You see, digging through the web doesn’t help – the instructions out there on the Internet are rather vague and half of them don’t work. Trust me – I’ve tried. The only viable solution seemed to be to use a video capture program but then you generally won’t have audio — defeating the purpose of a music video. It seemed like a lost cause, that is, until now. On his website “A Warm Gun,” Seattle web designer, tech blogger and self-proclaimed Mac geek Ian Adams details for the world exactly how one should go about this suprisingly simple (albeit slightly unintuitive) proccess, in language that anyone who is familiar with MacOSX should be able to understand. It’s so easy once you get the directions right! All you need is an AppleScript, a few videos you’d like to save, an Internet connection and some spare time. Be sure to give it a try, this is one hack that Mac users shouldn’t miss!
Save iTunes Videos to your Desktop | awarmgun.net
Sony is testing out some new Anti-CD burning technology in hopes of stopping what they refer to as “school-yard piracy”. Ah, when will they learn? I mean it takes them how long to come up with a “new” anti-piracy technology; and it takes people how long to come up with a work around? Even without someone breaking the security there’s always some other method to work around it. Nonetheless, Sony’s new method allows consumers to make limited copies of protected discs, but blocks users from making copies of the copies
Read More | ABC News
If you needed proof that we now live in a digital age, here it is. The band Coldplay had their hopes of a #1 debut for their newest single dashed this weekend when “Crazy Frog Axle F,” a wildly popular ring tone, sold more copies. That’s right – a mobile phone ring tone is topping the charts in the UK right now.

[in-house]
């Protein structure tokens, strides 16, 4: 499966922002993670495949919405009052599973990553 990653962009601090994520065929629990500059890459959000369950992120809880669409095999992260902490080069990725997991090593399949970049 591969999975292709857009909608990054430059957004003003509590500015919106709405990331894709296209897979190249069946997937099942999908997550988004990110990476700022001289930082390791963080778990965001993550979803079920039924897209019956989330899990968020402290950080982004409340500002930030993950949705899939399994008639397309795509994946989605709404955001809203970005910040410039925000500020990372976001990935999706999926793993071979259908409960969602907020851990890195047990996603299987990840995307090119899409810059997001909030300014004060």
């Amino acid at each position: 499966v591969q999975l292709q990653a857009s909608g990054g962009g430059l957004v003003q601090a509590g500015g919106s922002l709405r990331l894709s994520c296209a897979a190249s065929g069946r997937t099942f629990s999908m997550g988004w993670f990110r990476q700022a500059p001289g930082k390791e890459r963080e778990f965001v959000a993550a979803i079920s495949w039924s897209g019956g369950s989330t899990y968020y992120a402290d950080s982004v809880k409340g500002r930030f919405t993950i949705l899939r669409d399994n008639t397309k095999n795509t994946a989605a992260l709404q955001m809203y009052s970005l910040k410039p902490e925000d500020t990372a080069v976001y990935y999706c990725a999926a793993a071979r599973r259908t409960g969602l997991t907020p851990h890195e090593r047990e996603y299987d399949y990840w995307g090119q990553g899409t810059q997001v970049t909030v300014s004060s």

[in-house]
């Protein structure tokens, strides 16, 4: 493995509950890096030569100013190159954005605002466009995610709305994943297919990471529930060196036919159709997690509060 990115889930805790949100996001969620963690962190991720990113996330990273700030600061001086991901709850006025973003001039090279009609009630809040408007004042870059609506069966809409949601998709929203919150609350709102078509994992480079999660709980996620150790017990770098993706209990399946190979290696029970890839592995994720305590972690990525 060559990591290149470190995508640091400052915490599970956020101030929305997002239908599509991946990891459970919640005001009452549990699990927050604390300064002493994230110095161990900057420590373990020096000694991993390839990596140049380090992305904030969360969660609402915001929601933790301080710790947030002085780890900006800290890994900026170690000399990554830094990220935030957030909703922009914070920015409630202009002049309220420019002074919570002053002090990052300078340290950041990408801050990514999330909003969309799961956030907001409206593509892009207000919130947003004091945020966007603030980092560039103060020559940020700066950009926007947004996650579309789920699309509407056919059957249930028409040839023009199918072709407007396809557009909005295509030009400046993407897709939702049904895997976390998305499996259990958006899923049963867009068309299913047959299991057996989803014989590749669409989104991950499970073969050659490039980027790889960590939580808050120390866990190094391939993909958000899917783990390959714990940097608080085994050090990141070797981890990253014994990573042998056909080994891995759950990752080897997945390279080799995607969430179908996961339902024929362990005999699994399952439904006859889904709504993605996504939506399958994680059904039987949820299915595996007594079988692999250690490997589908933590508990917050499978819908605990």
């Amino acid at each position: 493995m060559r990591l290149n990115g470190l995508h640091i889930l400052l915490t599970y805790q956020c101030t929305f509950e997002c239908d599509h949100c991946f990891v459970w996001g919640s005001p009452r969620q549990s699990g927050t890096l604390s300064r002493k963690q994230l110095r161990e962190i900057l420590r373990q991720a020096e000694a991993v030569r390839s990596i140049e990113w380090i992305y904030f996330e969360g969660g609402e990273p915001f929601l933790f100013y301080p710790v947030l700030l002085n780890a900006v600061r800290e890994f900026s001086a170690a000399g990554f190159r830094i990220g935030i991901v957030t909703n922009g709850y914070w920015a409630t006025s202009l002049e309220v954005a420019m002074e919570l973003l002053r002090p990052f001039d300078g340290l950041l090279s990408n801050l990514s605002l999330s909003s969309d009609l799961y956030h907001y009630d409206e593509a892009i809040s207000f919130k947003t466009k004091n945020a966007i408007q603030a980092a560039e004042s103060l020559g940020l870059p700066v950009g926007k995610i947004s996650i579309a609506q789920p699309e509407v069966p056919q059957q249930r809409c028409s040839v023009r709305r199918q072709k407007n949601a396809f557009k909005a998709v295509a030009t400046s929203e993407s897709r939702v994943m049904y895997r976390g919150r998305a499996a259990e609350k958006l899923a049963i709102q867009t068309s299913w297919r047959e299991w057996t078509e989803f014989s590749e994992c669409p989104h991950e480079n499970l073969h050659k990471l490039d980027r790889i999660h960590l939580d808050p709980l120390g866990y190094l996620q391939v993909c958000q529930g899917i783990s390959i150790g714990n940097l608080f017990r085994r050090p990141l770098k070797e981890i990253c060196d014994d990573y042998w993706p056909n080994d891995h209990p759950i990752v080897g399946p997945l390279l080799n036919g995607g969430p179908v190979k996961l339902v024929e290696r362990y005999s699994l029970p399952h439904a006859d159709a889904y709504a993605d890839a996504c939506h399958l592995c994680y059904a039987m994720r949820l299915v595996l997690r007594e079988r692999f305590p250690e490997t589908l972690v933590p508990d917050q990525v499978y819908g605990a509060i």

Update: It has been falsely reported, with the popularity of this super-hot new ringtone, that the song was originally written less than a decade ago by a 17-year-old Swedish student. However, a sharp-eyed reader pointed out that the song is much older – appearing on the Beverly Hills Cop soundtrack in 1984.
Read More | The Independent
Demonstrated at E3 2005, the X-Fi Xtreme Fidelity Audio Processor is capable of upconverting 16-bit audio to 24-bit audio. According to Chris Roper of IGN, who was able to listen to a demonstration, it’s able to convert all kinds of audio back into their original 24-bit/96 KHz masters. Looks like Creative has another product to attract audiophiles and possibly the general consumer - sounds good to me.
Read More | IGN Gear
Proving that no one is safe, the RIAA is once again going after Internet2 users. Described as a second-generation network serving universities and research institutes, Internet2 is the means by which students have illegally shared music with the i2hub program. The RIAA is filing lawsuits against 91 students from Berkeley to Harvard.
Read More | Internet News
I personally don’t own any LPs or EPs, but I might consider converting some of my dad’s albums later on. I honestly don’t see much in the collection, but some invaluable LPs like a Pryor record are just too good to let them go to waste. I could buy a new record player, but even with all these technological advances they still haven’t created a portable LP player. This CNet article presents a more rational solution to anyone that wants to preserve and convert their records.
Read More | CNet